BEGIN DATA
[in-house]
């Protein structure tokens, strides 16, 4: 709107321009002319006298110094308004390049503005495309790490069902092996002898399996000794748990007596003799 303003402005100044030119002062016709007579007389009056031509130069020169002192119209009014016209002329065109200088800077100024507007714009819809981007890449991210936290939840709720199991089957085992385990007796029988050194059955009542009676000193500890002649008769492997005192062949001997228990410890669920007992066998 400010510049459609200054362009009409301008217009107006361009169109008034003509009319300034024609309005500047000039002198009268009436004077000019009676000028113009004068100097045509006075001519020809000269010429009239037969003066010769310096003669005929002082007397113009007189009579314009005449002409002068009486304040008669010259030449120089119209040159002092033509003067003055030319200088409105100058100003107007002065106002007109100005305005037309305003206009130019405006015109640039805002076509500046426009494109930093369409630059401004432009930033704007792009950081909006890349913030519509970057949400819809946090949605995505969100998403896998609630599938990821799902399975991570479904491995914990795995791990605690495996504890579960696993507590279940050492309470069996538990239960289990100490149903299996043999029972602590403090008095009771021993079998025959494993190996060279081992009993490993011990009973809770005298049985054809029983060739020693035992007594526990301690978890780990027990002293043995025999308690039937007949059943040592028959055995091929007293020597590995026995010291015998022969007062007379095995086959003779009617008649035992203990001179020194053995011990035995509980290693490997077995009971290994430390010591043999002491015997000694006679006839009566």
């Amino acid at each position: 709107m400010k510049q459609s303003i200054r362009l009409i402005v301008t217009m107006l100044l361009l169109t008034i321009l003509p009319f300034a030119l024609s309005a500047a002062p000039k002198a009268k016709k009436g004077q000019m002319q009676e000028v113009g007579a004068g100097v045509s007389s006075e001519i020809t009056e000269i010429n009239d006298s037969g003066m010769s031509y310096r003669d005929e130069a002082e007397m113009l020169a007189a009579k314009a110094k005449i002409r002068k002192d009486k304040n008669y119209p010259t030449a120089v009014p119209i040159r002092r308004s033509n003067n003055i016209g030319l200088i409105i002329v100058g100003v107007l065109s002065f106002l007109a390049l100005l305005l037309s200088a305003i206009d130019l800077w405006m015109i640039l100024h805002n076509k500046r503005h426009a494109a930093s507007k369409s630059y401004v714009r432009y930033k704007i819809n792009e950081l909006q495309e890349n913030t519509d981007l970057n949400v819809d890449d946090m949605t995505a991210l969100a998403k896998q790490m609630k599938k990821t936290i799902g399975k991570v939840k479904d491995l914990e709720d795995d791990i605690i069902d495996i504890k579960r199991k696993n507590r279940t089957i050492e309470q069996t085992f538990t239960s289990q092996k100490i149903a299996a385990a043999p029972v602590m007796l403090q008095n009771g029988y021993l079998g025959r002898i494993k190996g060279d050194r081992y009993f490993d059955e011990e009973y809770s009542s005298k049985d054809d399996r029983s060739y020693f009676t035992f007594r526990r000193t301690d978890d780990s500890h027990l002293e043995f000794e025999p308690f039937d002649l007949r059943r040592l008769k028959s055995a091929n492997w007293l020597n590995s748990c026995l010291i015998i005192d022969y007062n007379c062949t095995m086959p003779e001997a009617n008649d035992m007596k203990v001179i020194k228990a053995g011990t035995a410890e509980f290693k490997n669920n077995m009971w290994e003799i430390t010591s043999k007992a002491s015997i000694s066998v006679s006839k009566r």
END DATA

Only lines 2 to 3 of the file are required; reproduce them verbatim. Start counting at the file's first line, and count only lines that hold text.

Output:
């Protein structure tokens, strides 16, 4: 709107321009002319006298110094308004390049503005495309790490069902092996002898399996000794748990007596003799 303003402005100044030119002062016709007579007389009056031509130069020169002192119209009014016209002329065109200088800077100024507007714009819809981007890449991210936290939840709720199991089957085992385990007796029988050194059955009542009676000193500890002649008769492997005192062949001997228990410890669920007992066998 400010510049459609200054362009009409301008217009107006361009169109008034003509009319300034024609309005500047000039002198009268009436004077000019009676000028113009004068100097045509006075001519020809000269010429009239037969003066010769310096003669005929002082007397113009007189009579314009005449002409002068009486304040008669010259030449120089119209040159002092033509003067003055030319200088409105100058100003107007002065106002007109100005305005037309305003206009130019405006015109640039805002076509500046426009494109930093369409630059401004432009930033704007792009950081909006890349913030519509970057949400819809946090949605995505969100998403896998609630599938990821799902399975991570479904491995914990795995791990605690495996504890579960696993507590279940050492309470069996538990239960289990100490149903299996043999029972602590403090008095009771021993079998025959494993190996060279081992009993490993011990009973809770005298049985054809029983060739020693035992007594526990301690978890780990027990002293043995025999308690039937007949059943040592028959055995091929007293020597590995026995010291015998022969007062007379095995086959003779009617008649035992203990001179020194053995011990035995509980290693490997077995009971290994430390010591043999002491015997000694006679006839009566």
């Amino acid at each position: 709107m400010k510049q459609s303003i200054r362009l009409i402005v301008t217009m107006l100044l361009l169109t008034i321009l003509p009319f300034a030119l024609s309005a500047a002062p000039k002198a009268k016709k009436g004077q000019m002319q009676e000028v113009g007579a004068g100097v045509s007389s006075e001519i020809t009056e000269i010429n009239d006298s037969g003066m010769s031509y310096r003669d005929e130069a002082e007397m113009l020169a007189a009579k314009a110094k005449i002409r002068k002192d009486k304040n008669y119209p010259t030449a120089v009014p119209i040159r002092r308004s033509n003067n003055i016209g030319l200088i409105i002329v100058g100003v107007l065109s002065f106002l007109a390049l100005l305005l037309s200088a305003i206009d130019l800077w405006m015109i640039l100024h805002n076509k500046r503005h426009a494109a930093s507007k369409s630059y401004v714009r432009y930033k704007i819809n792009e950081l909006q495309e890349n913030t519509d981007l970057n949400v819809d890449d946090m949605t995505a991210l969100a998403k896998q790490m609630k599938k990821t936290i799902g399975k991570v939840k479904d491995l914990e709720d795995d791990i605690i069902d495996i504890k579960r199991k696993n507590r279940t089957i050492e309470q069996t085992f538990t239960s289990q092996k100490i149903a299996a385990a043999p029972v602590m007796l403090q008095n009771g029988y021993l079998g025959r002898i494993k190996g060279d050194r081992y009993f490993d059955e011990e009973y809770s009542s005298k049985d054809d399996r029983s060739y020693f009676t035992f007594r526990r000193t301690d978890d780990s500890h027990l002293e043995f000794e025999p308690f039937d002649l007949r059943r040592l008769k028959s055995a091929n492997w007293l020597n590995s748990c026995l010291i015998i005192d022969y007062n007379c062949t095995m086959p003779e001997a009617n008649d035992m007596k203990v001179i020194k228990a053995g011990t035995a410890e509980f290693k490997n669920n077995m009971w290994e003799i430390t010591s043999k007992a002491s015997i000694s066998v006679s006839k009566r």